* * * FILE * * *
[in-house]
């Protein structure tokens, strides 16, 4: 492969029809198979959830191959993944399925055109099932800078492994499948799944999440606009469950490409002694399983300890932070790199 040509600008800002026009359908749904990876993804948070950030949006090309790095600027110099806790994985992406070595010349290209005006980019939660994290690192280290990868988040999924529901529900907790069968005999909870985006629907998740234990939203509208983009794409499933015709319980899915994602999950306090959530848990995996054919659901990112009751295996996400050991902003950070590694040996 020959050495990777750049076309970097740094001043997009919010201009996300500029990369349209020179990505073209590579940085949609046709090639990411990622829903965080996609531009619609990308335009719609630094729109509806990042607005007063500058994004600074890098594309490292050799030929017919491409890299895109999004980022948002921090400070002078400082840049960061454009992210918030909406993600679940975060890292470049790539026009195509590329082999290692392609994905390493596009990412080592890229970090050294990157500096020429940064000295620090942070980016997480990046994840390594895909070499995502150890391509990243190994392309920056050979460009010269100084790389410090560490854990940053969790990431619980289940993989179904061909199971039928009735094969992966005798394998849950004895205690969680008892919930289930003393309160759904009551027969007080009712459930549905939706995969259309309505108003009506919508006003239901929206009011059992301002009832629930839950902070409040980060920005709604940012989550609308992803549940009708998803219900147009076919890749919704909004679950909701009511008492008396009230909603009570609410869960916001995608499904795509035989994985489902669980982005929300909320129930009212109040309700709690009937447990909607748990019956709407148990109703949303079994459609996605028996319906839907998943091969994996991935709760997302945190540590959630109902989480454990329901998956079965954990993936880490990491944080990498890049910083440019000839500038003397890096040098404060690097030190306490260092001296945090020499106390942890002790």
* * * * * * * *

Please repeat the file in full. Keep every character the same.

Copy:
[in-house]
């Protein structure tokens, strides 16, 4: 492969029809198979959830191959993944399925055109099932800078492994499948799944999440606009469950490409002694399983300890932070790199 040509600008800002026009359908749904990876993804948070950030949006090309790095600027110099806790994985992406070595010349290209005006980019939660994290690192280290990868988040999924529901529900907790069968005999909870985006629907998740234990939203509208983009794409499933015709319980899915994602999950306090959530848990995996054919659901990112009751295996996400050991902003950070590694040996 020959050495990777750049076309970097740094001043997009919010201009996300500029990369349209020179990505073209590579940085949609046709090639990411990622829903965080996609531009619609990308335009719609630094729109509806990042607005007063500058994004600074890098594309490292050799030929017919491409890299895109999004980022948002921090400070002078400082840049960061454009992210918030909406993600679940975060890292470049790539026009195509590329082999290692392609994905390493596009990412080592890229970090050294990157500096020429940064000295620090942070980016997480990046994840390594895909070499995502150890391509990243190994392309920056050979460009010269100084790389410090560490854990940053969790990431619980289940993989179904061909199971039928009735094969992966005798394998849950004895205690969680008892919930289930003393309160759904009551027969007080009712459930549905939706995969259309309505108003009506919508006003239901929206009011059992301002009832629930839950902070409040980060920005709604940012989550609308992803549940009708998803219900147009076919890749919704909004679950909701009511008492008396009230909603009570609410869960916001995608499904795509035989994985489902669980982005929300909320129930009212109040309700709690009937447990909607748990019956709407148990109703949303079994459609996605028996319906839907998943091969994996991935709760997302945190540590959630109902989480454990329901998956079965954990993936880490990491944080990498890049910083440019000839500038003397890096040098404060690097030190306490260092001296945090020499106390942890002790």